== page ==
What are we to do about the housing crisis in Brighton and Hove?

(This item first appeared in the Brighton Argus on 10th September 2016)

What are we to do about the housing crisis in Brighton? Everyone wants something done but nobody wants to be impacted by the solution. Those living in the centre see the urban fringe as the site for development, while those in Mile Oak, Ovingdean and elsewhere think otherwise.

shipping-container

Inside one of our shipping container homes

Some argue going tall is the solution, others call for greater density. At Brighton Housing Trust, we have embraced short life housing on sites temporarily derelict, such as our shipping container homes developed with our partners QED Property (see here for examples of such ideas).

There is an increasing consensus that any new homes should not be high priced and all should help to address Brighton’s housing problems. The last thing we need are more top end homes for people cashing in and moving down from London, or worse still, having second homes here.

Some blame the City Council. I certainly don’t. We are fortunate to have an all-party consensus on housing, but the powers, and finances, of the Council are extremely limited.

We need a radical approach by the City Council, but it needs central government imagination and courage. Previously I have made the suggestion that Brighton should be declared a Housing Crisis Zone with the government giving sweeping powers and resources to the Council to built social housing for rent on publicly and privately owned land.

If we had more homes with social rents, we could combat homelessness and affordability, and save a shed-load of money on the ever-increasing housing benefit bill. It seems to me to be a no-brainer!

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3 thoughts on “What are we to do about the housing crisis in Brighton and Hove?

  1. We have a net immigration rate of 333,000 people per year into the UK. Immigrants that overwhelming want to settle in the South East. That’s far more than the entire population of the Brighton and Hove (population 273,400). Even if we magically doubled the number of houses in Brighton and Hove and made them dead cheap, that still wouldn’t even solve a single year’s intake of immigrants.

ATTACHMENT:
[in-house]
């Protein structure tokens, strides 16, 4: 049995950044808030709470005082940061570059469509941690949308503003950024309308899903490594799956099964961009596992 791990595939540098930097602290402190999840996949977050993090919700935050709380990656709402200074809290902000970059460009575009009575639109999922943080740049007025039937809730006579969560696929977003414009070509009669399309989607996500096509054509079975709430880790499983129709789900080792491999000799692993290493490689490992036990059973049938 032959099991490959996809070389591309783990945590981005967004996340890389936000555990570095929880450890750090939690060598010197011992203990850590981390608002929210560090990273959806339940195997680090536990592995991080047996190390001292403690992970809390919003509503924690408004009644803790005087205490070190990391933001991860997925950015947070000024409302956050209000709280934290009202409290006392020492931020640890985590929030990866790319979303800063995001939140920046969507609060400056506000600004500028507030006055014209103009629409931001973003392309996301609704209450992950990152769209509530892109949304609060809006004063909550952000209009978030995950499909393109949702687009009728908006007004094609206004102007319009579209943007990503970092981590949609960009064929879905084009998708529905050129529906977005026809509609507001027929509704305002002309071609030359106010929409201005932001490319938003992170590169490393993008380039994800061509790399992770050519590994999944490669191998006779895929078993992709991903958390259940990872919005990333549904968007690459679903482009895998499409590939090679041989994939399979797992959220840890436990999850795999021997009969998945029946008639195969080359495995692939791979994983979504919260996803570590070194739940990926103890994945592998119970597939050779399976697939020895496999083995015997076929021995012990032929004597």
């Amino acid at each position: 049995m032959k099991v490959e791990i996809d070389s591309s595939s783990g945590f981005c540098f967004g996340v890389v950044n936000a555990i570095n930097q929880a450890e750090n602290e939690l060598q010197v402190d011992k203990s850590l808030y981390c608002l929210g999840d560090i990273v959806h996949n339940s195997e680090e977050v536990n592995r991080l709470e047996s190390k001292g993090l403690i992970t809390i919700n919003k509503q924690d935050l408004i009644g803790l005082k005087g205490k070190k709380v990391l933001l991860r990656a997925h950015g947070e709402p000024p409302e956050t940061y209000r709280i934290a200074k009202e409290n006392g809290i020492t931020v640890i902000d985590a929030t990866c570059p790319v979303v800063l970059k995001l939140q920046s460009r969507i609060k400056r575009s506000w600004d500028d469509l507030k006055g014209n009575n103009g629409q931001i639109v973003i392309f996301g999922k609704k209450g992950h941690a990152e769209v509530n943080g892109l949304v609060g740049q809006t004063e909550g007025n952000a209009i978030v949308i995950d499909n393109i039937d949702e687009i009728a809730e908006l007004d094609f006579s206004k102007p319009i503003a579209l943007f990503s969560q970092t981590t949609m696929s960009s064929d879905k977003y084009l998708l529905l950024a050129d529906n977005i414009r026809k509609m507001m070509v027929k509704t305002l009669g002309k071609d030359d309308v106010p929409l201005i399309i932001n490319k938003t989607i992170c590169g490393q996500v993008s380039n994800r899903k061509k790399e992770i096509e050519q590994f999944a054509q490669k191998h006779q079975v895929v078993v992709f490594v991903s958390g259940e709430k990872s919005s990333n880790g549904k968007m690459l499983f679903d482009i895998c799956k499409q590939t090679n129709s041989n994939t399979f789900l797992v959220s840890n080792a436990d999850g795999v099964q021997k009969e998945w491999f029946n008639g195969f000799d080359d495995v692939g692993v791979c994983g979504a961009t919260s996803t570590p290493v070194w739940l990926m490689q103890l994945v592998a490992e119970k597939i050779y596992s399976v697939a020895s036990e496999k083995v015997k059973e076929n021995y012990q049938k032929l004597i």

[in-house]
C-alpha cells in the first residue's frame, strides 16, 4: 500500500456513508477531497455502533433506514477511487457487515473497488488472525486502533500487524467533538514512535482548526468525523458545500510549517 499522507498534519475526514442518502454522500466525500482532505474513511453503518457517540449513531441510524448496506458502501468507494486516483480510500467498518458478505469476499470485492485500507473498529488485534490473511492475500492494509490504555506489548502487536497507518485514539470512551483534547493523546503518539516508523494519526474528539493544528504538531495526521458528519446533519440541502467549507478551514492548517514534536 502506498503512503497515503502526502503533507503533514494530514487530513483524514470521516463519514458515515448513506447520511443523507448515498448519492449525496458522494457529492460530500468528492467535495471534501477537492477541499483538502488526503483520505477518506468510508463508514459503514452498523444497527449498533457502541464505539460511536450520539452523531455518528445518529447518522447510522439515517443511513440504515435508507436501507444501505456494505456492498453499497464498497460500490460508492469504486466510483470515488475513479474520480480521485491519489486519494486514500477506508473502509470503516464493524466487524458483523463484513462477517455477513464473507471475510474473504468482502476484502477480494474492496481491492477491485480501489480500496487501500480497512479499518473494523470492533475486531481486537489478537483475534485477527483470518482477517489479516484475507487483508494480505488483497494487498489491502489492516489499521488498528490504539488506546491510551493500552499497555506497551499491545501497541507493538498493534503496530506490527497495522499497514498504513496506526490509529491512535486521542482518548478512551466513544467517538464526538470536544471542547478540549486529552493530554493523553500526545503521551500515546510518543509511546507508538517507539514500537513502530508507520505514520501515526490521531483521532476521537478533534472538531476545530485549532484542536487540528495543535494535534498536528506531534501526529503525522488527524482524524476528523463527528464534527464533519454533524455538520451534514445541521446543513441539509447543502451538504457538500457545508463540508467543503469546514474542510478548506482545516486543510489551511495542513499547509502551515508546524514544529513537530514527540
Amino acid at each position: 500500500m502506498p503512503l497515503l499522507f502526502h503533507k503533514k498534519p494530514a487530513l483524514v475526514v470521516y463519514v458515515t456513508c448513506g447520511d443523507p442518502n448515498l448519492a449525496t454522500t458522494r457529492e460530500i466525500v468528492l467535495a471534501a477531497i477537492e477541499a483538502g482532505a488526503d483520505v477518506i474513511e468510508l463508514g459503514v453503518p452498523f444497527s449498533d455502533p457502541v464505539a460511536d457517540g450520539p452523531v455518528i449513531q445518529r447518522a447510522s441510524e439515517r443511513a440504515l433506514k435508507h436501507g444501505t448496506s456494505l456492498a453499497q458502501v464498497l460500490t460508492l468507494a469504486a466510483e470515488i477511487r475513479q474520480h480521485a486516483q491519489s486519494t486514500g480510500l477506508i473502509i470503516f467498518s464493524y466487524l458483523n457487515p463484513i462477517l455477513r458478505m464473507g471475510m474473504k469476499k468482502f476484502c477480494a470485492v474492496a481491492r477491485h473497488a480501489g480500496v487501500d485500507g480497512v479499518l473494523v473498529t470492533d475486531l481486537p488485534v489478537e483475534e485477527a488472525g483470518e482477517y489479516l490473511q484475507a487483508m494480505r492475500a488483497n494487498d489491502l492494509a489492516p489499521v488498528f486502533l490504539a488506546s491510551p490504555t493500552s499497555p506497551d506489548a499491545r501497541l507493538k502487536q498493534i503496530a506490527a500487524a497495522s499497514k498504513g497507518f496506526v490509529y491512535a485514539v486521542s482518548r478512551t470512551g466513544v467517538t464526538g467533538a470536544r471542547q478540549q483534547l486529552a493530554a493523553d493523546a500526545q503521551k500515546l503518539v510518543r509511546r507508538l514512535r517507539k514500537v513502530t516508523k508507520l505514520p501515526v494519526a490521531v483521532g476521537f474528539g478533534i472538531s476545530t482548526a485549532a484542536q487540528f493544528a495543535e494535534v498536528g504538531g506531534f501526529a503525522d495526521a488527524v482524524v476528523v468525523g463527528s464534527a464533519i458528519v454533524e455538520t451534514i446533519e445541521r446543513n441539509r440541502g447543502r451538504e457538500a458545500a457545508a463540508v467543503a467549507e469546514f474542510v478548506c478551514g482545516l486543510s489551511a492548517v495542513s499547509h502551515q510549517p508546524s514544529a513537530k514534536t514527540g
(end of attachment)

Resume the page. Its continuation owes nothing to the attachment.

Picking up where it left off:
Adding more social housing will do absolutely nothing to solve the housing crises, because it would be far too little too late.

    It takes Brighton and Hove about 5 years to approve just 13,200 new houses: http://www.theargus.co.uk/news/14270624.Blueprint_for_13_200_new_homes_in_Brighton_and_Hove_given_stamp_of_approval_after_five_years/?ref=mr&lp=20

    This doesn’t even cover the international immigration to Brighton and Hove over the same time period, let alone internal growth or internal immigration!

  2. Everyone knows it the governement Andy, but to take all the blame away from the council, sounds biased. Do BHT get council funding by any chance?

    I for one would call for Council Housing rather than the PC social housing rents, is there a need for them, yes. But not for those living in Temp or Emergency Accommodation.

    We need a full investigation into the biggest companies catering for Emergency and Temporary Accommodation in the City. Baron Homes, Helgor Trading Limited and BHT.

    Value for money and all. 🙂

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